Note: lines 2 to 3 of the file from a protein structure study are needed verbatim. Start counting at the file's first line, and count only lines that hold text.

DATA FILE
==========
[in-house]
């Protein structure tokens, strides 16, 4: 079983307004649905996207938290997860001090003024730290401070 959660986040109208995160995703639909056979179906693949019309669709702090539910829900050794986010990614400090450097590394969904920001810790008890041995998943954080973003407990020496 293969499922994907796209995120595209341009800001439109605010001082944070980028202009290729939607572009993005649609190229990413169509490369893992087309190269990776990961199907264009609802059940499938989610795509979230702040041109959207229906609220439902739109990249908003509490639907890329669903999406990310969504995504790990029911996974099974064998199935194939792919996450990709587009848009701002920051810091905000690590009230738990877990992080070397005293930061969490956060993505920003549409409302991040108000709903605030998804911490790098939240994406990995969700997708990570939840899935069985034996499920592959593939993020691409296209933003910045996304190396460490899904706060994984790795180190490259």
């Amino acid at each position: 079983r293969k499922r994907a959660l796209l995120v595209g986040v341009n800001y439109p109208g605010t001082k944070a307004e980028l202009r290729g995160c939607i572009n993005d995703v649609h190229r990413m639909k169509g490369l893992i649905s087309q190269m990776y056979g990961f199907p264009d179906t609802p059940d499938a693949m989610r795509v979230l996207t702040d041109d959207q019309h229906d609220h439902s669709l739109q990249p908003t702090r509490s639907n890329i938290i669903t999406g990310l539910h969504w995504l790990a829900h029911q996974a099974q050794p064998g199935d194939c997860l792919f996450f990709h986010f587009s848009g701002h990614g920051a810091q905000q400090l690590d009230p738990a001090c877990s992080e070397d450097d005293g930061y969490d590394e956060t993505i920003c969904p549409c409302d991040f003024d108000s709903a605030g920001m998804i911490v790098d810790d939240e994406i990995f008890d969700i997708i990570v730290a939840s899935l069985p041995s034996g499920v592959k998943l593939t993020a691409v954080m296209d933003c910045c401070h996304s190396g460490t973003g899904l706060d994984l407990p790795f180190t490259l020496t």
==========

């Protein structure tokens, strides 16, 4: 079983307004649905996207938290997860001090003024730290401070 959660986040109208995160995703639909056979179906693949019309669709702090539910829900050794986010990614400090450097590394969904920001810790008890041995998943954080973003407990020496 293969499922994907796209995120595209341009800001439109605010001082944070980028202009290729939607572009993005649609190229990413169509490369893992087309190269990776990961199907264009609802059940499938989610795509979230702040041109959207229906609220439902739109990249908003509490639907890329669903999406990310969504995504790990029911996974099974064998199935194939792919996450990709587009848009701002920051810091905000690590009230738990877990992080070397005293930061969490956060993505920003549409409302991040108000709903605030998804911490790098939240994406990995969700997708990570939840899935069985034996499920592959593939993020691409296209933003910045996304190396460490899904706060994984790795180190490259």
């Amino acid at each position: 079983r293969k499922r994907a959660l796209l995120v595209g986040v341009n800001y439109p109208g605010t001082k944070a307004e980028l202009r290729g995160c939607i572009n993005d995703v649609h190229r990413m639909k169509g490369l893992i649905s087309q190269m990776y056979g990961f199907p264009d179906t609802p059940d499938a693949m989610r795509v979230l996207t702040d041109d959207q019309h229906d609220h439902s669709l739109q990249p908003t702090r509490s639907n890329i938290i669903t999406g990310l539910h969504w995504l790990a829900h029911q996974a099974q050794p064998g199935d194939c997860l792919f996450f990709h986010f587009s848009g701002h990614g920051a810091q905000q400090l690590d009230p738990a001090c877990s992080e070397d450097d005293g930061y969490d590394e956060t993505i920003c969904p549409c409302d991040f003024d108000s709903a605030g920001m998804i911490v790098d810790d939240e994406i990995f008890d969700i997708i990570v730290a939840s899935l069985p041995s034996g499920v592959k998943l593939t993020a691409v954080m296209d933003c910045c401070h996304s190396g460490t973003g899904l706060d994984l407990p790795f180190t490259l020496t």